Games and homebrew are listed alphabetically, and 4 displayed per page. You can scroll down the page using the dpad. ROMs are displayed by their internal header information. For example, the first line being the name of the game or program, the second being the optional second line and the third being the developers name.

Internal ROM icons that are extracted from within the ROMs and are displayed next to each games name.

To launch a game or app, just double tap the name or press 'A' when highlighted. A confirmation screen will popup that asks if you want to launch or cancel.

Games boot very quickly, and there is no additional loading.

This menu is very simple to use and easy on the eyes.

You can return to the main O/S menu by tapping the back button or pressing 'B'.

'Music' Menu:

The DS-Xtreme has a very nicely featured built-in music player that supports both MP3 and OGG formats. Enter the Music player and you'll be presented with a nicely layed out Music player.

Tap or highlight and press 'A' on 'Library' and you'll enter an iPod-ish interface.

Here you can select from the following 4 options:

- All songs
- Artists
- Albums
- Genres

Each of these options filters the music on the DS-Xtreme to whatever category you picked. Then you can play a song by finding it and tapping it or pressing 'A'. You can also generate playlists by holding down 'A' over a chosen song and from the popup menu add it to the queue.

To do this the music player obviously supports MP3 and OGG ID3 tags (v1 only - v2 support and later in future firmwares). This information (title, artist, album) is also displayed on the main Music player "now playing" screen.

On the main player screen you have buttons for pause, stop, fast forward, rewind, next, last, shuffle and repeat.

How do you like discos? Because the DS-Xtreme has a hilarious dancing LEDs feature that works like a visualisation to the music. When the setting for 'Dancing LEDs' is enabled in the DS-Xtreme settings, and when you're playing music - the LEDs on the top of the cart (near the USB) port will quite literally "dance" to the music. So get ready to turn the lights out and start your own little Disco System (=DS??).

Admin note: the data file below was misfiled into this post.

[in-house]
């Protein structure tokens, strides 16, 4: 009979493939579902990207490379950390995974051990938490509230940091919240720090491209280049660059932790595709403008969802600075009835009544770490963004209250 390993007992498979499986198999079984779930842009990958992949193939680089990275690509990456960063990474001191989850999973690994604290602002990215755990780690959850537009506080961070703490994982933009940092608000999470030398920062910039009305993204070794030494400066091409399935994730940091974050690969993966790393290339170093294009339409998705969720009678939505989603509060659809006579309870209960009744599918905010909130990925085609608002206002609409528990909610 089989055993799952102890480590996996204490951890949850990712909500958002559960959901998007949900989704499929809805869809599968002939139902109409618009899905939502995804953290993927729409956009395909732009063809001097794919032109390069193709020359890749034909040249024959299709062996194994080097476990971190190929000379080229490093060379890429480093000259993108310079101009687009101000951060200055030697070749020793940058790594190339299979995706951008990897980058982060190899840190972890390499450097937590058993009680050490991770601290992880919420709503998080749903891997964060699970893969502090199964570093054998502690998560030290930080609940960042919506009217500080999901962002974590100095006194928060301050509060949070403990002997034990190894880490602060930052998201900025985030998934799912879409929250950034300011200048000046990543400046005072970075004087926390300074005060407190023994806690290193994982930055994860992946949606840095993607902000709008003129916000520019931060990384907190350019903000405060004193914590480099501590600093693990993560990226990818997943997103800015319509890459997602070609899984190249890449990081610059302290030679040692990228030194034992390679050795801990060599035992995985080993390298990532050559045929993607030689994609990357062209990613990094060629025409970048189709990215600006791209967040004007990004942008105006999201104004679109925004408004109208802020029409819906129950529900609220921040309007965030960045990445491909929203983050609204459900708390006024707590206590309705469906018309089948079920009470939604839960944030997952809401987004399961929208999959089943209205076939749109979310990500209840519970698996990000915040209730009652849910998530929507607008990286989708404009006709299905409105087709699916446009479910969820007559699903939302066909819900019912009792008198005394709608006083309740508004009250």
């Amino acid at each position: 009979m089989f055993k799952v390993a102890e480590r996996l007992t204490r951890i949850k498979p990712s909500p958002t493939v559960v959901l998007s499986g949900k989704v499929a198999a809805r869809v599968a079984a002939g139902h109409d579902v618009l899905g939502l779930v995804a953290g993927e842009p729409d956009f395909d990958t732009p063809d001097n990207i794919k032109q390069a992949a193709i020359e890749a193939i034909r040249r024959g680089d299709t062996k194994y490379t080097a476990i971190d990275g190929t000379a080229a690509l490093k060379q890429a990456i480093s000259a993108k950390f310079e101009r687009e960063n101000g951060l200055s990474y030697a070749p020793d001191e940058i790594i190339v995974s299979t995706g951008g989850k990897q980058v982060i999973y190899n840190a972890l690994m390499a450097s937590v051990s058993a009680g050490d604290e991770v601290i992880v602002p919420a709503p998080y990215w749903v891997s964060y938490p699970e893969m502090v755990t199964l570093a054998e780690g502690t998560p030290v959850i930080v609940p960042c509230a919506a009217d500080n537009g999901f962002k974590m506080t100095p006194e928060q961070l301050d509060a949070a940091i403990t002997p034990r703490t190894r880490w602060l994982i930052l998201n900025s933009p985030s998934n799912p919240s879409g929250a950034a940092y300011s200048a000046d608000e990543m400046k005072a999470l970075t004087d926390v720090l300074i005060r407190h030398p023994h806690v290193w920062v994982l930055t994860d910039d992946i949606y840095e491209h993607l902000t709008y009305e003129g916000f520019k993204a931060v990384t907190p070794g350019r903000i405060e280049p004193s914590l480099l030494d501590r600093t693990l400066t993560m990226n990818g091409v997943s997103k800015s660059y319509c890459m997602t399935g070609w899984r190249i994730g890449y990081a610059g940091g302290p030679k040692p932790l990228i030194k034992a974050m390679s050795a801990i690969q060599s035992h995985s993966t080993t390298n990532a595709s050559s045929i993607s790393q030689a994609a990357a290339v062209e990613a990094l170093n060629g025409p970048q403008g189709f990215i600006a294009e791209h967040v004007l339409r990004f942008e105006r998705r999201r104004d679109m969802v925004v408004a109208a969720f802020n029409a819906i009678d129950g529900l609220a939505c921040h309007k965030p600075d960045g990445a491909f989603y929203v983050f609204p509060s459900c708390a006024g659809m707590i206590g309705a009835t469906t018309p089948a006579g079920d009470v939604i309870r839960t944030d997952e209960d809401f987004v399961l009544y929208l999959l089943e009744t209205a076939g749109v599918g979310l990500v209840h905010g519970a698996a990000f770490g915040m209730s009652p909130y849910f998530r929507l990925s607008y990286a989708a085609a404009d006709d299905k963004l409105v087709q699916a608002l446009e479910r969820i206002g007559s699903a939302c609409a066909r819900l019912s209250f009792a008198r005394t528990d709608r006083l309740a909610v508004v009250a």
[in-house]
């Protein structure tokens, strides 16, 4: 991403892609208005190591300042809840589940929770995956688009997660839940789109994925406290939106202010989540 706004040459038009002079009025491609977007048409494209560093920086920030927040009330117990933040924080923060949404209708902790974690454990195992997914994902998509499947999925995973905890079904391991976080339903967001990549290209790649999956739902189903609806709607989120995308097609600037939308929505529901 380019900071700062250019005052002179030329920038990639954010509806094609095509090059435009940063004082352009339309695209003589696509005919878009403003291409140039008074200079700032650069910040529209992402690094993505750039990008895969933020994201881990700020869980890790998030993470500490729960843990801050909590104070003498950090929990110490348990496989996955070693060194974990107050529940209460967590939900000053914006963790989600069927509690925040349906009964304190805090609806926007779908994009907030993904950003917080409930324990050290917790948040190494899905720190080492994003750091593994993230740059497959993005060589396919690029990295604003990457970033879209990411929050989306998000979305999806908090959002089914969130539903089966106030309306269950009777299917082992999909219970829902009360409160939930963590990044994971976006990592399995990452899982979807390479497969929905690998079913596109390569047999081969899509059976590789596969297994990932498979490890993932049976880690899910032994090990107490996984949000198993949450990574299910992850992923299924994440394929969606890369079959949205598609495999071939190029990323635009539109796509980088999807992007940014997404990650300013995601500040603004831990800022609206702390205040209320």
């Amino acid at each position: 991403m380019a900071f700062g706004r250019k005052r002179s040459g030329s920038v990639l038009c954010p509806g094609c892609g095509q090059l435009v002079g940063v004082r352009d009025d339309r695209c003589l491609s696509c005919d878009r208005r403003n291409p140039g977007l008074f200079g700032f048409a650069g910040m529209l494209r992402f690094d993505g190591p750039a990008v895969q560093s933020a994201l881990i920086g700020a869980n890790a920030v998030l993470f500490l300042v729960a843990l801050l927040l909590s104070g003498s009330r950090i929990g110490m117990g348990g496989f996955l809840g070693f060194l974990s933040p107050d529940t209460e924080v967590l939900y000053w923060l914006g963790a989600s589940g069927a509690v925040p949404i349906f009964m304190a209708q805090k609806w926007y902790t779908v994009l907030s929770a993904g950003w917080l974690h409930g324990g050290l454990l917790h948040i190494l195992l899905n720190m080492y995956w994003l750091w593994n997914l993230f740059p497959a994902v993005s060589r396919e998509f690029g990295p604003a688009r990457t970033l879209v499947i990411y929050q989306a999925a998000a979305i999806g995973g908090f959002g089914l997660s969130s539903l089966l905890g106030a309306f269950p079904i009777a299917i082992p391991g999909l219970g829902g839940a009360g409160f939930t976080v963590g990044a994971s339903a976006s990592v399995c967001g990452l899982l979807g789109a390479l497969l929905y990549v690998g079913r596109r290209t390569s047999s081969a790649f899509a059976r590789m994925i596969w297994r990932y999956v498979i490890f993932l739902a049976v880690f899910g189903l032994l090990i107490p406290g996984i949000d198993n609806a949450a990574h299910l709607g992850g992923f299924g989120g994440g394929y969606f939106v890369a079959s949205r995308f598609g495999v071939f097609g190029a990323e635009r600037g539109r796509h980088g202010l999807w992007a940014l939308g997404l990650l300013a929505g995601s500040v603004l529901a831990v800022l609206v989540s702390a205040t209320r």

Although these LEDs will waste battery life at full brightness, overall they shouldn't have much too much of an effect... Outside of the music player, the LEDs at default settings have a negligable effect on battery life... So flaunt those sexy diodes!

Short video of the dancing LEDs!

The music player is a very nice full-featured bonus for the DS-Xtreme and is very easy to use, but can sometimes be a little bit slow when playing music and browsing the files (especially when Dancing LEDs is enabled).

'Settings' Menu:

The settings menu lets you control certain aspects of the DS-Xtreme.

The first option is 'Instant boot' which allows you to have a particular game ROM or homebrew to boot everytime you boot the DS-Xtreme from the main DS menu and bypass all DS-Xtreme O/S pages. When this option is enabled, next time you boot the DS, it will auto-boot the last ROM file you opened.
This can be bypassed by holding down 'A' when booting the DS-Xtreme which allows you to go back into the O/S to choose another ROM or to disable the feature.

The second option, 'Dancing LEDs' allows you to enable or disable the disco lights feature when playing music (see the Music player section of this review for more information on this feature).